Reading: Joshua 9
As I read Joshua and the accounts of Israel's conquest of the promise land, frankly there are many ways in which I cannot relate. Of course there are places where I connect to heart issues, like Achan who coveted and took what belonged to God. Been there; done that. But by the mercy of God I wasn't stoned with my family and burned. Thank God.
Today I found another place which all believers should be able to relate to. And it is found in the curious little story about the Gibeonites and their deception. Israel had defeated Jericho and Ai completely...not leaving anyone alive, not even the kings. When news of this spread, we find two responses. First, the kings of the Jordan joined together to make war against Israel (Joshua 9:1-2). This is a logical response if you don't believe that God is behind the Israelites. “If we join together, we will be stronger, and we will defeat them.” From a human reasoning standpoint this makes a lot of sense: Brute force against brute force; the one with more wins.
The second response is the most interesting, because these folks don't set out to fight against the Israelites, but to save their own skin. “However, when the people of Gibeon heard what Joshua had done to Jericho and Ai, they resorted to a ruse...” (Joshua 9:3-4). These guys were actors par excellence, setting themselves up to look like they had traveled from a distant country for many days, beginning by extolling the fame of the Lord in what He was doing through the Israelites in defeating Ai and Jericho, as well as Sihon and Og on the other side of the Jordan. The Israelites made the fatal mistake of not seeking the Lord but by using only their senses to test the situation. “The men of Israel sampled their provisions but did not inquire of the Lord.” (Joshua 9:14)
So Joshua made a treaty of peace with the Gibeonites, only to discover a few days later that the Gibeonites were their neighbors. Now they are in a fix: here are people whom they cannot destroy in the promise land, and they can't break their word, their oath. They must walk in integrity before God. (This raises a whole other topic to consider: how many of us would have justified breaking our oath because they deceived us?) So Joshua summons the Gibeonites. Listen to what he says, and the Gibeonite response (Joshua 9:22-25):
"Why did you deceive us by saying, 'We live a long way from you,' while actually you live near us? 23You are now under a curse: You will never cease to serve as woodcutters and water carriers for the house of my God." 24They answered Joshua, "Your servants were clearly told how the LORD your God had commanded his servant Moses to give you the whole land and to wipe out all its inhabitants from before you. So we feared for our lives because of you, and that is why we did this. 25We are now in your hands. Do to us whatever seems good and right to you."
Joshua tells them they will be servants, hard laborers for the house of God, and they respond by saying, “Do to us whatever seems good and right to you.” They certainly were not American Evangelical Christians. Why in the world did they so willingly accept enslavement? Real simple: they feared for their lives. It was death, or treaty. If treaty involved enslavement, then so be it.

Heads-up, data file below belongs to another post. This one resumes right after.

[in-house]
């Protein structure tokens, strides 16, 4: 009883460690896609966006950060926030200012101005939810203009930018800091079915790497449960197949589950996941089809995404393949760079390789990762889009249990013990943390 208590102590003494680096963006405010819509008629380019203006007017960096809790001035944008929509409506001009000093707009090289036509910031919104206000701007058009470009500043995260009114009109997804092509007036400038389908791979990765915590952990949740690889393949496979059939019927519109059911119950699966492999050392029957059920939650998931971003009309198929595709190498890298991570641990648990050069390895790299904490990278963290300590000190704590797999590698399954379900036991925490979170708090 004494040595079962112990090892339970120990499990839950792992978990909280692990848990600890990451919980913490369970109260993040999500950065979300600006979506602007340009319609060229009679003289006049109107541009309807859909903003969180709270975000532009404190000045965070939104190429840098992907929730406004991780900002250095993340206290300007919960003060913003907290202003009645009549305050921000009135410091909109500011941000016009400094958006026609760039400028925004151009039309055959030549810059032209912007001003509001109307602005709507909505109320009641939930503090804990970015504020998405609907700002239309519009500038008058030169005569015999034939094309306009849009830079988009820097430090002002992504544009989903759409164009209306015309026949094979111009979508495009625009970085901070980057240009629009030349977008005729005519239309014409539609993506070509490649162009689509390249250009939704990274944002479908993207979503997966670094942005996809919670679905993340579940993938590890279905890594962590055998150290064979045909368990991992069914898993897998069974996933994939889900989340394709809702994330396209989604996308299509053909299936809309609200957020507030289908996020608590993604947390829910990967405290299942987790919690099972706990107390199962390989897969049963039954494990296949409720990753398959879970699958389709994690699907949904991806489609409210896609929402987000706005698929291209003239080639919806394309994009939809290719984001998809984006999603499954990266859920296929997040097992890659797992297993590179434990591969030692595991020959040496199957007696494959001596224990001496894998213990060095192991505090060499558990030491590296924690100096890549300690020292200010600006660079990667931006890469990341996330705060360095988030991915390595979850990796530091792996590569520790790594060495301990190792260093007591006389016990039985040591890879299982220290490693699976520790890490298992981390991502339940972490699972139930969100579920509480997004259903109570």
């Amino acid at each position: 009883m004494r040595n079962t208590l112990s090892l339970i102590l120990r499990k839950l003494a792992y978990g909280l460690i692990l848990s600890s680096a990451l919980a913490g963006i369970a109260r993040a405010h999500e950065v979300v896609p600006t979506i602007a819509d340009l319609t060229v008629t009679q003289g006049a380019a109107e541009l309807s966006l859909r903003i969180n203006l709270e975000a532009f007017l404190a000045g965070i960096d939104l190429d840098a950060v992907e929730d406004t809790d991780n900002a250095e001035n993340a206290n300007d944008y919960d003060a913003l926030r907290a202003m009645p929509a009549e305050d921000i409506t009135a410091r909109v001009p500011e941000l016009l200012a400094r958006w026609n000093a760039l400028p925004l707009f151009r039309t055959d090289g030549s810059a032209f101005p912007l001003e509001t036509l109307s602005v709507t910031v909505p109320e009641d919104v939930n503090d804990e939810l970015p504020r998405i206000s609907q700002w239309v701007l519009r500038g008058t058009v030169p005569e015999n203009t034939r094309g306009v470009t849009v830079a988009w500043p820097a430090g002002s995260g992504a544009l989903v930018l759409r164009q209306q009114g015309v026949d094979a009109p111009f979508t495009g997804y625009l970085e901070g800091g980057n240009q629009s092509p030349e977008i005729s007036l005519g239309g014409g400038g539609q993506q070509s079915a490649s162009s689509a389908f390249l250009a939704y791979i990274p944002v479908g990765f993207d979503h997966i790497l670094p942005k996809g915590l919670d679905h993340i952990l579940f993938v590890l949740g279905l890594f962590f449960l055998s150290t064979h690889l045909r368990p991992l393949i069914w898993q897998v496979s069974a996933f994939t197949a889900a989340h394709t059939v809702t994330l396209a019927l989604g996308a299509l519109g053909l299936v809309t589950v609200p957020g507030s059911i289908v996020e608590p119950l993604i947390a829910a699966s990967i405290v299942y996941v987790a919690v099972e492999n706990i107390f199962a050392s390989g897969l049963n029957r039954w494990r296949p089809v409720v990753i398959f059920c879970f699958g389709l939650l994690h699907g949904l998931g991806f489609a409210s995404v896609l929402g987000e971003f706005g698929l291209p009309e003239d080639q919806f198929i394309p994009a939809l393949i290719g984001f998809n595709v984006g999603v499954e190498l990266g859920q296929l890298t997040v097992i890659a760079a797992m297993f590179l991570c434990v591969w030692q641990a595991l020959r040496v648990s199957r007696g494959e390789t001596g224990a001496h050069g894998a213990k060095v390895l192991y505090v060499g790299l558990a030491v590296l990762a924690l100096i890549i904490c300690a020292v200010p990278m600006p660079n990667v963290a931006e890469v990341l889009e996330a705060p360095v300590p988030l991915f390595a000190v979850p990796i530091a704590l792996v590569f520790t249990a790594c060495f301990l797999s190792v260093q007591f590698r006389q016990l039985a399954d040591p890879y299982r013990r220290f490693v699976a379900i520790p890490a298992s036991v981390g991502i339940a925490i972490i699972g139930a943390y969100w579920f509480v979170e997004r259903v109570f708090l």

The difference between the Gibeonites response and that of the other kings west of the Jordan is that the Gibeonites believed that God was really behind the Israelites and therefore they would be destroyed. So servitude makes for acceptable terms.
In the church world today, it often seems many want to negotiate terms for how they serve God. Their own fulfillment is often at the top of the list. It seems so foreign from the New Testament concept of being slaves for Christ, giving up our lives, taking up a cross and following Jesus. Some seem to have never counted the cost. Maybe they have never been “clearly told” of the wrath of God as the Gibeonites had been told of their impending doom.
According to Luke 14:31-33, we are at war with a king—God—and we are not able to win. We find ourselves in the same situation the Gibeonites did. We need to send a delegation just as they did to ask for terms of peace. However, since we cannot deceive God as they were able to deceive the Israelites, the terms of peace are very clear: give up everything you have. Then and only then can you be a disciple of Jesus.
“But you don't understand, we are Americans. We have rights. We need to be fulfilled. We don't want to be unwise in how radical we are in serving God.” Then you need to join in with the other kings west of the Jordan and fight; possibly you think you can win. But as for me, I think the wise approach is realizing the truth: our lives are worthless now... we are heading for the wrath of God. We give up everything... every right to negotiate on our terms, every right to complain about what role God calls us to, every right to do as we please with our lives, our money...everything.
The king of Jerusalem and its people were alarmed when they heard what the Gibeonites did (Joshua 10:1-2). Why would they do this? Gibeon was large and the Gibeonites were skilled fighters. But they were also smart—they knew a good deal when they saw one. Being a servant of God is a good deal, when we understand what's coming. Oh the mercy of God that we would be spared and allowed to serve in God's kingdom. We don't come with our importance, we don't come with our fighting abilities, we don't come with all our royalty... we come as sinners condemned to die to a merciful God who spares us, and we come to serve however He wants.
Love the Gospel, Live the Gospel, Advance the Gospel,